In which I learn the most important life lesson about women

My brother, sister, and I from high school, circa 2000
My brother, sister, and I from high school, circa 2000

One day my sister Kathleen and I were both up at our church and I wanted to tell her something. We were in high school. She’s 14 months older than I am. We liked each other, never fought.

We were very close as children, moving around a whole lot, but when it came to personal issues—as high school students—it wasn’t like we were opening up about our formative experiences.

At church that day, she wasn’t around me at the time so I scoured the church for her and eventually found her tucked away in a back room. The type of place where you have to really want to talk to someone if you’re going to commit to that kind of search. She was crying, curled up on a couch.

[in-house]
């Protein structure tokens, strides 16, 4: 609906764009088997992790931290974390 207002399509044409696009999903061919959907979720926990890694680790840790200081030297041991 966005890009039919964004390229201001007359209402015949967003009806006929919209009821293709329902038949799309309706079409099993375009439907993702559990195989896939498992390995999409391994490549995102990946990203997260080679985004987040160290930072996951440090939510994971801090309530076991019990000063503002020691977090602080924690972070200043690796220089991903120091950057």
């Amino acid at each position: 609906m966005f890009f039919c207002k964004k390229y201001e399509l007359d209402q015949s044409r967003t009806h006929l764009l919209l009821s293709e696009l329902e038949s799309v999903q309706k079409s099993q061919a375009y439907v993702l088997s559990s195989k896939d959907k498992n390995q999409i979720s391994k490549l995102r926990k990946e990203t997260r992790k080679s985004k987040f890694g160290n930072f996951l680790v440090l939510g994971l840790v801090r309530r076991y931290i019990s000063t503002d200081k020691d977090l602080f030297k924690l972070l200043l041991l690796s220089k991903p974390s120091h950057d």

I had never seen my sister cry; she was always very strong and in control. I came in the room, sat down, and asked her what was wrong. She started to tell me, and I would interject every once in a while trying to ease her feelings.

I hated to see her cry and I wanted to do anything I could to fix it. She would start talking again and then I would comment again and she’d have to start talking again and I’d try to comment again because it hurt me to see her cry.

Eventually she just turned to me, stared me down and said: “Shut up!” I froze. “I don’t always need you to fix things. Sometimes, women just have to talk. And all you have to do is listen.”